For Educators

Updated March 2023

Educators teaching textile and apparel trade, sourcing, and supply chain or other related courses are welcome to use FASH455 ( as Open Educational Resource (OER) in the classroom. This page organizes the blog posts by topic, with descriptions and additional teaching resources. Welcome any questions, suggestions, and advice.

Suggested Citation: Lu, Sheng (2022). FASH455 global apparel &textile trade and sourcing. Retrieved from

Concept paper:

Lu, Sheng (2018). Use Blogging as a Teaching Tool for Textile and Apparel Trade and Sourcing Courses. International Textile and Apparel Association (ITAA).

Course design for global apparel trade and sourcing

Globalization, trade, and textile and apparel

Global textile and apparel trade patterns and related statistics

Fashion companies’ sourcing strategies

Textile and apparel industries & sourcing destinations around the world

Sustainability and social responsibility in sourcing

Textile and apparel trade policy

Shipping and logistics

Teaching case studies

Case study as a teaching method allows students to apply what they’ve learned in the lectures to think and solve real-world problems. Case study also improves students’ skills in critical thinking, oral presentation, writing, and working in teams. In general, each case study includes three inter-connected learning activities: written case analysis (individual work by students), small group discussion (5-6 students/group), and plenary case discussion (whole class) led by the instructor.  

The following original teaching case studies (with teaching notes) are written specifically for textile and apparel trade and sourcing classes (Access through  Bloomsbury Fashion Business Cases)

Lu, S. (October 2022). Apparel Sourcing in the Shadow of the US-China Tariff War. London: Bloomsbury Academic.

Keywords: Section 301, Tariff, Trade War, Apparel sourcing

Abstract: This case study puts students in the shoes of sourcing executives from US fashion brands and retailers, attempting to determine an appropriate response to the US-China tariff war, which added over $1 billion extra import duties to their annual sourcing costs. Notably, from U.S. Trade Representative Katharine Tai’s most recent speech at a public event, apparel sourcing executives were disappointed that the Biden administration had no plan to lift the Section 301 tariff anytime soon. Apparel sourcing executives had several tough decisions to make—given the current business environment, should their companies continue or discontinue sourcing from China? What could they do to mitigate the impact of the tariff war? Finally, what are the best ways to explain the tariff war’s real effects to policymakers and the public? Apparel sourcing executives knew they would need to crunch trade statistics, study and interpret the trade rules, and demonstrate a savvy understanding of trade politics to answer these high-stakes questions.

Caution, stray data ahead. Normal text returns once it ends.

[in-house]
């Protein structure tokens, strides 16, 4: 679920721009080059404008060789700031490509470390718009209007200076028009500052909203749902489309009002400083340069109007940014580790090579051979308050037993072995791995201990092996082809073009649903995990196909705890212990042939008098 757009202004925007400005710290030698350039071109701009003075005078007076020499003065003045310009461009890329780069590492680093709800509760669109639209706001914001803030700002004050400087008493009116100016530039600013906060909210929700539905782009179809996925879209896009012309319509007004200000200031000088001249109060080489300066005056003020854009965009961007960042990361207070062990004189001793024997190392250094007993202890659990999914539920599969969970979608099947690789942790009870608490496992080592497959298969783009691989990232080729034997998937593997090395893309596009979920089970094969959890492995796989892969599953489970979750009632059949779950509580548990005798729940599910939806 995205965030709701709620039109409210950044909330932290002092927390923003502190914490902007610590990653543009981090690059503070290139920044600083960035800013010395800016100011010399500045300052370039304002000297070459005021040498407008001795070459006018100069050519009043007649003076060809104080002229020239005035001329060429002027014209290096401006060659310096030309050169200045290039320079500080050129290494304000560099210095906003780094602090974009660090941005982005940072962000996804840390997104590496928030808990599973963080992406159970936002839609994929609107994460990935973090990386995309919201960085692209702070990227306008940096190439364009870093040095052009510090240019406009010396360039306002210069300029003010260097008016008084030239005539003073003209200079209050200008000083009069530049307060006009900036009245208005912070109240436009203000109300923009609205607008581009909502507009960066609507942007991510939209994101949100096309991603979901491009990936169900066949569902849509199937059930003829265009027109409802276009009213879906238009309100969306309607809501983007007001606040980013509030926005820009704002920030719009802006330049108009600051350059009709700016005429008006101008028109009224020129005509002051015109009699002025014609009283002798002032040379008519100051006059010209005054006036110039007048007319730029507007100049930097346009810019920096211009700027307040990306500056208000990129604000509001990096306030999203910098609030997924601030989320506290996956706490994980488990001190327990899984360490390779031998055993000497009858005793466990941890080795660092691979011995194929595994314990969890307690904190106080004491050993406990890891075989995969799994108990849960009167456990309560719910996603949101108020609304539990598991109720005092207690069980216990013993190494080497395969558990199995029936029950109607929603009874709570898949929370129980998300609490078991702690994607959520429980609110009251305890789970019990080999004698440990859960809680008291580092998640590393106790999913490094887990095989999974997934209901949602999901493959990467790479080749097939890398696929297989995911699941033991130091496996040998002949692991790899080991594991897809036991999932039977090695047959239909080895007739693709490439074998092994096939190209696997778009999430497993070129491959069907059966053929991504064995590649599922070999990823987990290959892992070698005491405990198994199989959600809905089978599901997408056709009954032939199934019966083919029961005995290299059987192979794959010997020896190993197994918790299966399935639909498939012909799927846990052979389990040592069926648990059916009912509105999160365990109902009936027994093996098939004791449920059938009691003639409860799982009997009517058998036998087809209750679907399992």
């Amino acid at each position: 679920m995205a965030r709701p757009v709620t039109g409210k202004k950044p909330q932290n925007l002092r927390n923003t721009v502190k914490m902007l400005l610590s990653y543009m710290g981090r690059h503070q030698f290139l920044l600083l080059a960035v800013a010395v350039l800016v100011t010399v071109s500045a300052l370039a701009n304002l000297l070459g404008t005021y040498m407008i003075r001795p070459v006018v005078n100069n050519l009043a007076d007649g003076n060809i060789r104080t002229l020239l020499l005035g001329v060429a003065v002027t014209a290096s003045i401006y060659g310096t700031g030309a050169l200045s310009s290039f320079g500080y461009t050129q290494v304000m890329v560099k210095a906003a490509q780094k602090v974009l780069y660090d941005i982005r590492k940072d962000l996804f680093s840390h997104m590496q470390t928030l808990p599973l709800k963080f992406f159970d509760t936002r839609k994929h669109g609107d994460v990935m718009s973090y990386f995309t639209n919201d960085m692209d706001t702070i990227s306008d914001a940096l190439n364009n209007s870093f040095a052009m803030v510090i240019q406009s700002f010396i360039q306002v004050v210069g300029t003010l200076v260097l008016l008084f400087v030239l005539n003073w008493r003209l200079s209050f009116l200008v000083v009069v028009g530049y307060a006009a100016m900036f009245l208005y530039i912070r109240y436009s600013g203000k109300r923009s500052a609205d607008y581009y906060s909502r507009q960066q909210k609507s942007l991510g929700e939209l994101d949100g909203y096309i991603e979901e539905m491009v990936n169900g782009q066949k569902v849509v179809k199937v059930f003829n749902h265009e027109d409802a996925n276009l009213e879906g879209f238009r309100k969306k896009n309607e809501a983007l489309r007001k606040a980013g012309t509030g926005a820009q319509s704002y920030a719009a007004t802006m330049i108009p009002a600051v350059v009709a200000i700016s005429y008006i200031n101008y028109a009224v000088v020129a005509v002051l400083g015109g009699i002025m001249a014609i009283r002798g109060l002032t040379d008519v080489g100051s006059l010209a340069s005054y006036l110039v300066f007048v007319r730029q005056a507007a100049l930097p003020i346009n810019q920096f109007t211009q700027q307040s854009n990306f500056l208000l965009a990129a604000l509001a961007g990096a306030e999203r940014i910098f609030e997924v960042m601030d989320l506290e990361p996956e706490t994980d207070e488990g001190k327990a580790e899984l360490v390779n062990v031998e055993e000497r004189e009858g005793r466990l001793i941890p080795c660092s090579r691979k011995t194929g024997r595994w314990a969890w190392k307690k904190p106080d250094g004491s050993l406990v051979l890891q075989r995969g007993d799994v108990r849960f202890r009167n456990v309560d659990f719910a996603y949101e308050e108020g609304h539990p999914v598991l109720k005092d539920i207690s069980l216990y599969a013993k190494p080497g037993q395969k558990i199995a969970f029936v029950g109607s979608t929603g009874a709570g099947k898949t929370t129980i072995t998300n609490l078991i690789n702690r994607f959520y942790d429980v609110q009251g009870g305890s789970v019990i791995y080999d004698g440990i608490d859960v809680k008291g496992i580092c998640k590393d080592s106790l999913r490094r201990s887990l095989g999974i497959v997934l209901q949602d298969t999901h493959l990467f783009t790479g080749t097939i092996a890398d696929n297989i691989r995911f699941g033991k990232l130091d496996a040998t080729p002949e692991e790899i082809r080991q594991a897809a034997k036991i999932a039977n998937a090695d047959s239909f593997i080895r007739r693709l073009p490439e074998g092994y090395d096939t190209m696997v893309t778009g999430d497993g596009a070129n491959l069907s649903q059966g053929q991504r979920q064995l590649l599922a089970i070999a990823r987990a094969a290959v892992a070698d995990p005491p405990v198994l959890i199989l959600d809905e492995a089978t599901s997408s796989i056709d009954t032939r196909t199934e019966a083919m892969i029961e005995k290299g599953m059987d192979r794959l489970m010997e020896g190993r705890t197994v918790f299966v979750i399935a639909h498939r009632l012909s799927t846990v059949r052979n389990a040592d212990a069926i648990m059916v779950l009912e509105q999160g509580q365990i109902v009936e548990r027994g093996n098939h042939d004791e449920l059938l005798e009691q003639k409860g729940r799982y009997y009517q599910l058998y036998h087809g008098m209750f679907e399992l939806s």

Lu, S. (December 2021). Responding to Allegations of Forced Labor in the Cotton Supply Chain: A Challenge for Ethical and Sustainable Apparel Sourcing. London: Bloomsbury Academic.

Keywords: Forced labor, cotton, supply chain, China, trade policy

Abstract: US fashion brands and retailers sourcing cotton apparel are facing daunting challenges responding to the concerns that their imports may contain cotton made by forced labor. Notably, since 2020, the US government had taken a series of actions to address alleged forced labor, mainly Uyghurs and other ethnic minorities, in Xinjiang, China. Among these actions, the US Customs and Border Protection (CBP) issued several Withhold Release Orders (WROs) that formally prohibit imports of textiles and apparel containing cotton made in the Xinjiang region. The sweeping policies affect fashion companies’ sourcing practices significantly and draw substantial public attention to the issue. Consumers, non-government organizations (NGOs), and legislators are pressuring US fashion brands and retailers to do more to ensure no forced labor in their supply chains. Meanwhile, the Chinese government vehemently denies the allegations and pledged to take action against any “unfair treatment” of Xinjiang cotton. American and other western fashion brands that suspended using Xinjiang cotton have faced organized social media campaigns that called for Chinese consumers to boycott these products. Because of the high stakes and sensitivities, US fashion brands and retailers need to evaluate the situation critically, comply with all regulations, propose practical and creative solutions and skillfully interact with all critical stakeholders.